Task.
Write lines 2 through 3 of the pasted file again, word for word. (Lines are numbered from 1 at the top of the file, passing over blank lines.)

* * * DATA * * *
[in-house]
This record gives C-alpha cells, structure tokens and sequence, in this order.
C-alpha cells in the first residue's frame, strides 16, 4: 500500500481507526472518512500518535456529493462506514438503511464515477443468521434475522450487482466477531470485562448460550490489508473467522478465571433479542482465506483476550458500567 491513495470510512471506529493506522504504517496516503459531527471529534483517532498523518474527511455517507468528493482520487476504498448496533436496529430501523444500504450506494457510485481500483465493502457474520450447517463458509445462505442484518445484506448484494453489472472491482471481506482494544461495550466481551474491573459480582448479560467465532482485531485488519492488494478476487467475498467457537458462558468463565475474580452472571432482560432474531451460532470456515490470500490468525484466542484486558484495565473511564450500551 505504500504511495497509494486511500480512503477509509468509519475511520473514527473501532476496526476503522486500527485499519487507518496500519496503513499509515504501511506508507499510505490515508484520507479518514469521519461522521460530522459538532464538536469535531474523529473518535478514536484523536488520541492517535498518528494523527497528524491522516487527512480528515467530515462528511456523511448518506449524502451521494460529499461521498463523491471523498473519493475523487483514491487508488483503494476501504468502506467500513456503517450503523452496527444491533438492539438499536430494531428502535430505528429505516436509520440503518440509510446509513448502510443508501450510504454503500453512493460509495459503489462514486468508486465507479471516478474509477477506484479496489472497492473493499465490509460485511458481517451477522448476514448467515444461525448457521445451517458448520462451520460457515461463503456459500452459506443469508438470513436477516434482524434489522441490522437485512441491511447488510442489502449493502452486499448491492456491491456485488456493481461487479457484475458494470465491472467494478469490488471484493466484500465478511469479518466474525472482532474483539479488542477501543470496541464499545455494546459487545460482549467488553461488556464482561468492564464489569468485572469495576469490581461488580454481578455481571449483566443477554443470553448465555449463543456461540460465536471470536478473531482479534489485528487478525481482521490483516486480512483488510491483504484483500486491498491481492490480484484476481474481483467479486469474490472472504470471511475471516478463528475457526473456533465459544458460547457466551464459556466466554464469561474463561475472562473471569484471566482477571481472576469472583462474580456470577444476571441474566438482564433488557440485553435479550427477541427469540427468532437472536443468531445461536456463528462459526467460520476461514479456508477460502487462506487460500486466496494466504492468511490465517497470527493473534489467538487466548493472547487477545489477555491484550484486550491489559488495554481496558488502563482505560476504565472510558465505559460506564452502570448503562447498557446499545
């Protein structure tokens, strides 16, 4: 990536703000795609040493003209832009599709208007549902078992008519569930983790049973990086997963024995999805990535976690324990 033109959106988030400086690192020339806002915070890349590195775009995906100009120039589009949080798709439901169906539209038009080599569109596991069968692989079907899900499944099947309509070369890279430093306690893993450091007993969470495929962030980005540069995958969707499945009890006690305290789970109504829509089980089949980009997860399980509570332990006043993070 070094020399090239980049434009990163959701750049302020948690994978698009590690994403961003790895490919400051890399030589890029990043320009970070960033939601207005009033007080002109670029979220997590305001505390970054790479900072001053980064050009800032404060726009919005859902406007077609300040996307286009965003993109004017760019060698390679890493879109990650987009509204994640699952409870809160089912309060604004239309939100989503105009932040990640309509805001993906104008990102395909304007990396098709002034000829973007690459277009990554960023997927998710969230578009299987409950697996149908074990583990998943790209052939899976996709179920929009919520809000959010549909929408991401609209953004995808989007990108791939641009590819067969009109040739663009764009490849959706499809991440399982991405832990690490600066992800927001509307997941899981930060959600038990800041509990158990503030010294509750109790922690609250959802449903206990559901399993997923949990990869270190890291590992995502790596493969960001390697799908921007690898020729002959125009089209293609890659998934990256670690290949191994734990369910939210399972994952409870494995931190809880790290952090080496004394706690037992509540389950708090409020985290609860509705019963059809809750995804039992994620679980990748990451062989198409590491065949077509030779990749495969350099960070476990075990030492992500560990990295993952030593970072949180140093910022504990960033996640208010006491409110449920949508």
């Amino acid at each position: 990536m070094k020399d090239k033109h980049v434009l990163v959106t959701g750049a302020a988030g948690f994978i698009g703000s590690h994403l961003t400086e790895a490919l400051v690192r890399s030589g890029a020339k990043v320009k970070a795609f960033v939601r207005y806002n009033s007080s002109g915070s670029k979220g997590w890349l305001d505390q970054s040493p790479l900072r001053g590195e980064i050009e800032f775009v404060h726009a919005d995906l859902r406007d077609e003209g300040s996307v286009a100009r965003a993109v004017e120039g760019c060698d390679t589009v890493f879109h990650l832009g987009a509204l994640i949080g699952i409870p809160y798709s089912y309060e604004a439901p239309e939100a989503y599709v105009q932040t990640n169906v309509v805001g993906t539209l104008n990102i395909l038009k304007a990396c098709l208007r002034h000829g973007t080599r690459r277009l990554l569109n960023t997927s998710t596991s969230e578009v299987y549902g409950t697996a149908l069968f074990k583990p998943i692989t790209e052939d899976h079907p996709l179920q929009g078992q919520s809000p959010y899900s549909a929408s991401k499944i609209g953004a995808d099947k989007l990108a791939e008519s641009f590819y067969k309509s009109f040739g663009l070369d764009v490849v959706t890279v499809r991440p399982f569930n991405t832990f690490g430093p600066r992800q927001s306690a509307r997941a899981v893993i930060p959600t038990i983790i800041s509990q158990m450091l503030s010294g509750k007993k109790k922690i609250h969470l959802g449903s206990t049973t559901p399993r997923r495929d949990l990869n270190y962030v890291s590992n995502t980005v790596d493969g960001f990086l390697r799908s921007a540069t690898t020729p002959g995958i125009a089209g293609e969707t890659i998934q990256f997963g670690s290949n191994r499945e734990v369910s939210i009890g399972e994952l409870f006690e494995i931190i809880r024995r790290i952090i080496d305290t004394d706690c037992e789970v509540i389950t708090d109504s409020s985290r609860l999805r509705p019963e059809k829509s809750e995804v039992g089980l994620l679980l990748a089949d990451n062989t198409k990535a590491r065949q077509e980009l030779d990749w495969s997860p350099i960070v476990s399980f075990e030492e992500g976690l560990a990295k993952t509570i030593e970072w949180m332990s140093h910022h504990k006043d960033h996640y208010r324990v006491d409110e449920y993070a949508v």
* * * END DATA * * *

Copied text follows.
This record gives C-alpha cells, structure tokens and sequence, in this order.
C-alpha cells in the first residue's frame, strides 16, 4: 500500500481507526472518512500518535456529493462506514438503511464515477443468521434475522450487482466477531470485562448460550490489508473467522478465571433479542482465506483476550458500567 491513495470510512471506529493506522504504517496516503459531527471529534483517532498523518474527511455517507468528493482520487476504498448496533436496529430501523444500504450506494457510485481500483465493502457474520450447517463458509445462505442484518445484506448484494453489472472491482471481506482494544461495550466481551474491573459480582448479560467465532482485531485488519492488494478476487467475498467457537458462558468463565475474580452472571432482560432474531451460532470456515490470500490468525484466542484486558484495565473511564450500551 505504500504511495497509494486511500480512503477509509468509519475511520473514527473501532476496526476503522486500527485499519487507518496500519496503513499509515504501511506508507499510505490515508484520507479518514469521519461522521460530522459538532464538536469535531474523529473518535478514536484523536488520541492517535498518528494523527497528524491522516487527512480528515467530515462528511456523511448518506449524502451521494460529499461521498463523491471523498473519493475523487483514491487508488483503494476501504468502506467500513456503517450503523452496527444491533438492539438499536430494531428502535430505528429505516436509520440503518440509510446509513448502510443508501450510504454503500453512493460509495459503489462514486468508486465507479471516478474509477477506484479496489472497492473493499465490509460485511458481517451477522448476514448467515444461525448457521445451517458448520462451520460457515461463503456459500452459506443469508438470513436477516434482524434489522441490522437485512441491511447488510442489502449493502452486499448491492456491491456485488456493481461487479457484475458494470465491472467494478469490488471484493466484500465478511469479518466474525472482532474483539479488542477501543470496541464499545455494546459487545460482549467488553461488556464482561468492564464489569468485572469495576469490581461488580454481578455481571449483566443477554443470553448465555449463543456461540460465536471470536478473531482479534489485528487478525481482521490483516486480512483488510491483504484483500486491498491481492490480484484476481474481483467479486469474490472472504470471511475471516478463528475457526473456533465459544458460547457466551464459556466466554464469561474463561475472562473471569484471566482477571481472576469472583462474580456470577444476571441474566438482564433488557440485553435479550427477541427469540427468532437472536443468531445461536456463528462459526467460520476461514479456508477460502487462506487460500486466496494466504492468511490465517497470527493473534489467538487466548493472547487477545489477555491484550484486550491489559488495554481496558488502563482505560476504565472510558465505559460506564452502570448503562447498557446499545